We are returning to a world of great-power rivalry

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Bakı, 19 oktyabr 2016 –

The first foreign policy priority of the next American president will be to work out how to avoid direct conflict with China or Russia. Both countries, in different ways, now challenge US dominance. War between the great powers is once again a possibility. For better or worse, we are returning to a world of great power balance.

China’s economy is now, in purchasing power terms, comparable to America’s. Its military has invested in the means to counter US power and is exercising it in the East and South China Seas. President Xi Jinping has cast aside Deng Xiaoping’s ''hide and bide'' strategy and demands weight and influence commensurate with China’s power. In doing so, he is rubbing up against the US and its east Asian allies.

Since 2000, Russia has put the proceeds of a high oil price into military modernisation. Economically, it is not a great power. But it has a full spectrum of military capability to ensure its own security and rebuild a sphere of influence beyond its borders. Russia has gained from being assertive, in Ukraine and Syria and in the cyber domain, whetting President Vladimir Putin’s appetite for challenging America. The ''post-truth world'' in the west – exemplified by Donald Trump’s casual way with the facts in the US presidential campaign – is also a gift to Russia’s formidable propaganda machine.

The US unipolar era lasted less than 25 years, its end hastened by overambitious wars and the financial crisis of 2007-08. America remains by far the most powerful country, with unrivalled technology and corporate power but it no longer has global hegemony. The west’s economic dominance has declined sharply – the Group of Seven leading nations used to contribute 70 per cent of global gross domestic product; it is now down to 47 per cent and falling.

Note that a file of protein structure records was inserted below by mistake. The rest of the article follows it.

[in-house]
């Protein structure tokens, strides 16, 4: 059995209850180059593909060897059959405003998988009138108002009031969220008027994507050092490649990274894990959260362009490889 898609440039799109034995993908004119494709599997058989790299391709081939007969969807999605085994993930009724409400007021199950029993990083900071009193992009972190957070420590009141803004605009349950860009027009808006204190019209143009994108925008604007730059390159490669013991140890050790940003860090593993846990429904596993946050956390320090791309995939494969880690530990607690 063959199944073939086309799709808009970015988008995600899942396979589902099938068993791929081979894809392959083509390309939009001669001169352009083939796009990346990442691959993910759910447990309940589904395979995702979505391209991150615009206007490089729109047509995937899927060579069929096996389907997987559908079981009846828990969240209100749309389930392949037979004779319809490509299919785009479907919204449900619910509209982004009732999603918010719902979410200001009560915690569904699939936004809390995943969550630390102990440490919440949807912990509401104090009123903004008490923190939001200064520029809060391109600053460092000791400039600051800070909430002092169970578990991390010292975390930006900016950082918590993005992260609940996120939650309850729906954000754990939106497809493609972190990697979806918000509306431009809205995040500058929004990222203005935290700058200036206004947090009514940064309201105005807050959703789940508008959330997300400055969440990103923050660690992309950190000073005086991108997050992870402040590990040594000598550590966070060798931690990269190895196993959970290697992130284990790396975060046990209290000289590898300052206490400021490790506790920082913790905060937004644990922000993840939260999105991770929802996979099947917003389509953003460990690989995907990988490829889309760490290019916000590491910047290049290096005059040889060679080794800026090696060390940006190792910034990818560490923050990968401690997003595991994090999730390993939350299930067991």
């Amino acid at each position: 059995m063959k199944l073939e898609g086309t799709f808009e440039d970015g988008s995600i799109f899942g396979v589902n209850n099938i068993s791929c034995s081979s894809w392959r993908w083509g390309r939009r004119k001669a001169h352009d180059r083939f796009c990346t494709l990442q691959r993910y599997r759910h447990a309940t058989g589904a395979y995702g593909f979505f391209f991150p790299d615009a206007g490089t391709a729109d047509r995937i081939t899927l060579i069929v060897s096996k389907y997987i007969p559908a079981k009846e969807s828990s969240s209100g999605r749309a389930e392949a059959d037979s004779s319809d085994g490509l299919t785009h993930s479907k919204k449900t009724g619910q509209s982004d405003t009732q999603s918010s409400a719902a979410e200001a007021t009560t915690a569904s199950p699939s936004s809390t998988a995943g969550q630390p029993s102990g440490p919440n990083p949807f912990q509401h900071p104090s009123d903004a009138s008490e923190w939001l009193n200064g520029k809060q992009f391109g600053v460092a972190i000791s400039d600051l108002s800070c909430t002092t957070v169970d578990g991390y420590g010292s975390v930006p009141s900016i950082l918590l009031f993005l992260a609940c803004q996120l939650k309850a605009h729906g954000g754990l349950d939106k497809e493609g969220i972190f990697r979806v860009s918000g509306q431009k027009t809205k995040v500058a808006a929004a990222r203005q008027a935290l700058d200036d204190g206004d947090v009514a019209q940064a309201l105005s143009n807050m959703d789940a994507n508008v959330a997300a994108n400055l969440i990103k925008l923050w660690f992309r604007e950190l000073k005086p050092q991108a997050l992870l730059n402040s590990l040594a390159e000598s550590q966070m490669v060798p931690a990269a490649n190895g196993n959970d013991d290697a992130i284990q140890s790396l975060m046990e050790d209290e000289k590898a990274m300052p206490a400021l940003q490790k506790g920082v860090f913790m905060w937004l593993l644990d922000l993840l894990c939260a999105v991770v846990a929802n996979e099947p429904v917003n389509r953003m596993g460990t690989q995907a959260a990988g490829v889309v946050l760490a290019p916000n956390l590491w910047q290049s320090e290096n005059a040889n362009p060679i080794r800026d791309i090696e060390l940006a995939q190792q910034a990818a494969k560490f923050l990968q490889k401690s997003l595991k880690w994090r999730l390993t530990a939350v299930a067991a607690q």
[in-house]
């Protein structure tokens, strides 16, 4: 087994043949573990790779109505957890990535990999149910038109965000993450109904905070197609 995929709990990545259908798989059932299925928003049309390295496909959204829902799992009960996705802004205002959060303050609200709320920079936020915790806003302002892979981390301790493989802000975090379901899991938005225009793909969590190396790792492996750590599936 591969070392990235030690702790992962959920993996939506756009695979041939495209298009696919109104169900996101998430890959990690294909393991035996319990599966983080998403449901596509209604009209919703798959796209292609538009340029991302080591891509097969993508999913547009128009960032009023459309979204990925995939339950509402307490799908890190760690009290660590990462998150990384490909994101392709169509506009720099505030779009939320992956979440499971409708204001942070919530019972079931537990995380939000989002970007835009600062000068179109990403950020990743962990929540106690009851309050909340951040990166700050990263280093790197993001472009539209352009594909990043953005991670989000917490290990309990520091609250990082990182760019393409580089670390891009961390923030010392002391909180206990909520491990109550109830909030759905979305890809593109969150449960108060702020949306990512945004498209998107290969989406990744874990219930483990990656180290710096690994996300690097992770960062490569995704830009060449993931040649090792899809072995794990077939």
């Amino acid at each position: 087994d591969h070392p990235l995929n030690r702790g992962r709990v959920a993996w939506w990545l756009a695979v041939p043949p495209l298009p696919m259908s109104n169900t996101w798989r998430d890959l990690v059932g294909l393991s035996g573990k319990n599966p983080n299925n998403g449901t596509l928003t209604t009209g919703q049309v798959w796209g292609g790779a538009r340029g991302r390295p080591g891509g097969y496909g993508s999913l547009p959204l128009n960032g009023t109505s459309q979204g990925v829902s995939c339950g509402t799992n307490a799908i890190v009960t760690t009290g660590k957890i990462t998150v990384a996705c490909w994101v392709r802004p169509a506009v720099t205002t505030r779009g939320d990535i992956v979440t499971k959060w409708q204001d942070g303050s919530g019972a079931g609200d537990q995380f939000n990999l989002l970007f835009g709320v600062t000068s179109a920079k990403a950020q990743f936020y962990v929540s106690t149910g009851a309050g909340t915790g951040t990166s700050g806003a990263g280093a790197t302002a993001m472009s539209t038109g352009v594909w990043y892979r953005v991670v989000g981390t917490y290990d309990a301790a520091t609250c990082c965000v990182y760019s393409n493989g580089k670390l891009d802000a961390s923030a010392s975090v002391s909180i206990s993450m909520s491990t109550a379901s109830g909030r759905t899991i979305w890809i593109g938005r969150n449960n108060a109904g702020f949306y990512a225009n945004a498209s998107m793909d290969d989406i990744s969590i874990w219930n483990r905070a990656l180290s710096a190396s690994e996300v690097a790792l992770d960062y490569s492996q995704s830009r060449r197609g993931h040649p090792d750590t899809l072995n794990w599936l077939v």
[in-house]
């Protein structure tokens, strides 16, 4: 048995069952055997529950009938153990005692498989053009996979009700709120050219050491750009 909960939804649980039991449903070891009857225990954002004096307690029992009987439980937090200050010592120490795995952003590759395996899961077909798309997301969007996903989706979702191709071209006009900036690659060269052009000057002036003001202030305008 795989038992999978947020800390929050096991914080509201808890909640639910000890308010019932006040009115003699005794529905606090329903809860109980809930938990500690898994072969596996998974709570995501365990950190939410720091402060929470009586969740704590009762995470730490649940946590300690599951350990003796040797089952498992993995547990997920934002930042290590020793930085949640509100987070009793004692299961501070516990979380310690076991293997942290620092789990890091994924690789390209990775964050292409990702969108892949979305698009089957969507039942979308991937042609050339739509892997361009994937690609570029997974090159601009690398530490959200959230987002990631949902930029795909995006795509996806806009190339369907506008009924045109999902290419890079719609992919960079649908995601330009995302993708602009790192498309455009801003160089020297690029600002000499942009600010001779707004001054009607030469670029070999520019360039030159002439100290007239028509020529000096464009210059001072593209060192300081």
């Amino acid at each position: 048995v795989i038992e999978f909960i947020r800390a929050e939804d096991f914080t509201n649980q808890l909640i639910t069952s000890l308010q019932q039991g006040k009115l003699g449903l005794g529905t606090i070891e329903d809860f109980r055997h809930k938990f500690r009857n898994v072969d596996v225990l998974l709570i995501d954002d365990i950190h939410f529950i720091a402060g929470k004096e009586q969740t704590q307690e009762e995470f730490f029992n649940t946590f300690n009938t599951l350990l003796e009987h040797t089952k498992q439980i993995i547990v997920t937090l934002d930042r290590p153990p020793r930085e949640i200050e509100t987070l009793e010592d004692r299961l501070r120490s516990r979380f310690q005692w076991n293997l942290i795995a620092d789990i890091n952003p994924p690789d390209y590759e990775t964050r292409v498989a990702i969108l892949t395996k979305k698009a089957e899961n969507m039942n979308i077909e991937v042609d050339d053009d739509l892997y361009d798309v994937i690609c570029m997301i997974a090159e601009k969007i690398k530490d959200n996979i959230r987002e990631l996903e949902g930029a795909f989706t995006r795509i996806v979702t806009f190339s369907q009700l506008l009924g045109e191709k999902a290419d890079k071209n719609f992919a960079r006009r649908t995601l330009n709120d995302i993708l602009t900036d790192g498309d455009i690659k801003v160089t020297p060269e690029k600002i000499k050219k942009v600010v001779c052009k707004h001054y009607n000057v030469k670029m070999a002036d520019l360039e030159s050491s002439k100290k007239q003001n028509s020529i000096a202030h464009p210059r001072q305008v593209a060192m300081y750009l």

Nor does the western democratic model have the same appeal. Power concentrated in charismatic individuals rather than in institutions, as we see in Turkey, Russia and India, is proving more compelling for many.

Russia would like to return to a world of spheres of influence, with three great powers forming a global security directorate, while China wants a two-power world. Beijing is prepared to have Moscow as a junior partner but not as an equal. The Chinese leadership does not want confrontation with the US but finds it hard to see a way to a co-operative great power relationship.

America, meanwhile, wants to preserve its dominance and not to have to adjust to the new power distribution. It has tried ''resets'' with Russia, and has worked hard at an economic relationship with China. But the result has been a see-saw between warmer engagement followed by frostiness and sanctions. There is no hard-nosed strategic framework that governs Washington’s relations with either Moscow or Beijing.

An approach is needed that puts global stability first. Strong defence is essential. Washington’s defence investments were diverted for too long by the demands of the ''war on terror''; they have only recently focused on the need to match Russia and China. That does not mean a return to cold war-style hostility. The 19th-century Concert of Europe, in which six powers preserved an equilibrium that lasted nearly 100 years, might be a better parallel.

What that requires is acceptance of each other’s systems of government, however much we may dislike them, and clear limits to hostile action to which all adhere. Cyber is a crucial theatre, where rules have to be agreed so that we do not threaten to bring down each other’s power grids or banking systems.

Co-operative solutions to regional problems would be more achievable if the great powers were not directly undermining one another. For example, North Korea will soon be able to threaten the mainland US with nuclear weapons. An enduring solution requires a change of regime in Pyongyang and the removal of its nuclear arsenal. The US can either use force to achieve that unilaterally and risk conflict with China, or it could seek to remove the threat in ways that Beijing can accept.

One great asset the US enjoys is a network of alliances. This needs more careful nurturing. The US and Europe spend too much time on an economic rivalry that damages both. A US partnership with India is also achievable as the latter’s interests are more closely aligned with the west’s than Russia’s or China’s.

Putting great power relations first will be unwelcome to many. Some will see it as an accommodation with unacceptable behaviour by undemocratic regimes but we have to treat the world as it is, not as we would like it to be. We cannot afford to stumble into a military conflict between the great powers.

The writer is chairman of Macro Advisory Partners and a former chief of MI6, the British Secret Intelligence Service

The Financial Times

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